As contemporary art theory inexorably recontextualizes the formerly Euro-centric art historical canon, the groundbreaking achievements made in Europe, particularly France and Germany in the late 19th and early 20th centuries, remain influential-a powerful legacy for any painter to explore. Carmel-based painter Kirstine Reiner Hansen has done just that, in small and medium-scaled works in oil on linen and paper that mesh classical and modernist painting techniques with the more contemporary tendency to appropriate and mash-up styles. Born in Denmark, Hansen has made her home in the US for 25 years. Earlier works reveal her masterful realist painting technique, displayed in a series of quiet, Morandi-like still lifes of inanimate objects, such as stones. “Reconfigurator,” recently on view at Jack Fischer’s Minnesota St. gallery, explores the more highly-charged subject matter of the figure, and conventional constructs of beauty.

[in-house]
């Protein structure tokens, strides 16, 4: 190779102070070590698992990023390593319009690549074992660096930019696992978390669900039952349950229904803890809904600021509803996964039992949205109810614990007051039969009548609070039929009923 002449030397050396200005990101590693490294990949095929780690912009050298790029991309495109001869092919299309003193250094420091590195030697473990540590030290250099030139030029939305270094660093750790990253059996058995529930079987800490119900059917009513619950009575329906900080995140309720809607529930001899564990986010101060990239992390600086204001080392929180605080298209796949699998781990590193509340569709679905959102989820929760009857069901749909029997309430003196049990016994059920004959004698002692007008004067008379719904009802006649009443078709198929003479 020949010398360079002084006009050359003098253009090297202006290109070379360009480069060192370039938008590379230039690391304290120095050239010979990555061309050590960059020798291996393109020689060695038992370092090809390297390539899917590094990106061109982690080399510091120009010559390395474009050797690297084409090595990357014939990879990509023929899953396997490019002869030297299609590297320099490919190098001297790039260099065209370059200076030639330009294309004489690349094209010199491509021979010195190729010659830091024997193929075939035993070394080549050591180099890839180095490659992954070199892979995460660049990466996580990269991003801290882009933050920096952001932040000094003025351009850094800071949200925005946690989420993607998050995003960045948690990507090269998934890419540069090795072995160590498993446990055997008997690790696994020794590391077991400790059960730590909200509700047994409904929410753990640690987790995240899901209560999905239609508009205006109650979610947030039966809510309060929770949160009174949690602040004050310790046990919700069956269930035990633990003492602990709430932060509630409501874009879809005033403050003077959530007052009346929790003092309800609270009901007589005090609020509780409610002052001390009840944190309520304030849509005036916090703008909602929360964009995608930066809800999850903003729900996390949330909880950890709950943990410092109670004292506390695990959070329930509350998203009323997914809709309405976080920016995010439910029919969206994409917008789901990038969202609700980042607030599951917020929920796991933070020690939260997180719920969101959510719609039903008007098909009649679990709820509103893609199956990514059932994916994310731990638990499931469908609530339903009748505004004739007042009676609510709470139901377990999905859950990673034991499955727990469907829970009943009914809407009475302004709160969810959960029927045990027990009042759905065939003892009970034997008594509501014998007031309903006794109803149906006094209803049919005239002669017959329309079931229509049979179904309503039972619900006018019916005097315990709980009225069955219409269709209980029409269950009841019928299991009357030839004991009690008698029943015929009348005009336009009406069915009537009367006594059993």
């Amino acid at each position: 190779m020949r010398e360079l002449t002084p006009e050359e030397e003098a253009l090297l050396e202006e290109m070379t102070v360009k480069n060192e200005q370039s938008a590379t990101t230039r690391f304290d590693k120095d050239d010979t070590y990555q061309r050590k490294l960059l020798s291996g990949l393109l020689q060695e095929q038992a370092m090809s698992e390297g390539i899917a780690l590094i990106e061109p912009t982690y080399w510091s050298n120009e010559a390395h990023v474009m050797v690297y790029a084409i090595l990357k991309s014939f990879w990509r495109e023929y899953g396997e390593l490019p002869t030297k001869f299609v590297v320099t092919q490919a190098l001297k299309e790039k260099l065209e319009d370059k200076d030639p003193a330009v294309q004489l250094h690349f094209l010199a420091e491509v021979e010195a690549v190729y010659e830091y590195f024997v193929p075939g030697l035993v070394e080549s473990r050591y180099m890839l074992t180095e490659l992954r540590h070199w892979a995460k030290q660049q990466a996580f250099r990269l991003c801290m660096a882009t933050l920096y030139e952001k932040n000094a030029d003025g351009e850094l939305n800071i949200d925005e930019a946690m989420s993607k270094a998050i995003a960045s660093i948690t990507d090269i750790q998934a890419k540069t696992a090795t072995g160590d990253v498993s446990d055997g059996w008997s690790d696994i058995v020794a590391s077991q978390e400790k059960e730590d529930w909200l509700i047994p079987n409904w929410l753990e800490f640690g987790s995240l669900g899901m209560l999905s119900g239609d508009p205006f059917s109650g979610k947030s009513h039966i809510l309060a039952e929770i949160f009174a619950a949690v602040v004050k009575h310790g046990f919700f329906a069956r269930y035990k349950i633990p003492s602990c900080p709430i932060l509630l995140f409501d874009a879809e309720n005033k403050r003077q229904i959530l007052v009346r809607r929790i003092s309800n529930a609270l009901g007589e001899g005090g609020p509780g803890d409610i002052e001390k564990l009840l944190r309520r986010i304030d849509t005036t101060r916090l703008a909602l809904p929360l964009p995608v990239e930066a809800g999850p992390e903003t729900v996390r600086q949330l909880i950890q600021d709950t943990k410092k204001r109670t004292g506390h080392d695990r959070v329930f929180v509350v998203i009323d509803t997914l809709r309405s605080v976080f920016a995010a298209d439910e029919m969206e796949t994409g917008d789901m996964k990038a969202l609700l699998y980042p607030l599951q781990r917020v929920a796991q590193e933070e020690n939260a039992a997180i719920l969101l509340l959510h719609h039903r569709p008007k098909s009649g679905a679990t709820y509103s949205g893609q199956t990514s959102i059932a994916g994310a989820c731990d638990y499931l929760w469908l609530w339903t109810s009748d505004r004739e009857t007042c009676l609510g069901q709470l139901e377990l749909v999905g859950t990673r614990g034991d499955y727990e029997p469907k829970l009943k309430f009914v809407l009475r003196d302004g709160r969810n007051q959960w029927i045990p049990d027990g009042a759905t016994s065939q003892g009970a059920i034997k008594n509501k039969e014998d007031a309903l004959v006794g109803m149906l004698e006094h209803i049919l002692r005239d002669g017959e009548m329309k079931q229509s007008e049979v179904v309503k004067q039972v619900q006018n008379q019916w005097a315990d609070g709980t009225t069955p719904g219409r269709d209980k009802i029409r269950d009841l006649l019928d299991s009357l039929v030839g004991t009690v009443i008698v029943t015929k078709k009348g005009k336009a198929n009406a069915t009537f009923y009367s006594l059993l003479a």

Macho Chinos (all works 2016), a medium-scaled work, abstracts a male figure in shades of gray, with slight hints of muted color. The figure sits in a ground loosely suggesting landscape-an eggshell blue sky, patches of pale green, warm grays and ocher, suggesting foliage or rocks. Drapery is lovingly modeled, hugging the contours of crotch and knee. Facial features are abstracted behind a mask-like, faceted oval, evoking Cubism. Starstruck has an oddly reverent feel, filtered through a Pop lens-as if a dapper Clark Kent can’t quite decide whether to don attire of Superman or Jesus; satiny blue drapery hangs across the male figure’s lower body, a hand clasps folds of fabric at a throat lit with an otherworldly, rosy glow. Friend or Foe presents a group of diners around a table, in which dishes contain blurry smears suggesting food and drink. The scene dissolves into gestural lines and ribbons of paint, in cream and hues of blue and violet. This work conveys a Futurist quality, particularly the sense of motion, a kind of dining car or airport feel of travel either current or impending. Other works reference fashion models. Sharpest Concealer suggests the disturbing distortions of Surrealism, with its subtext of misogyny. Here, a nose and eye float atop a face that has been ripped apart and revealed as hollow. Hansen, with a deft hand and a remarkable eye, offers flickering glimpses of beautiful faces and figures, as well as a crash-course in art history; we emerge from the encounter possibly shaken, and perhaps as well a bit stirred.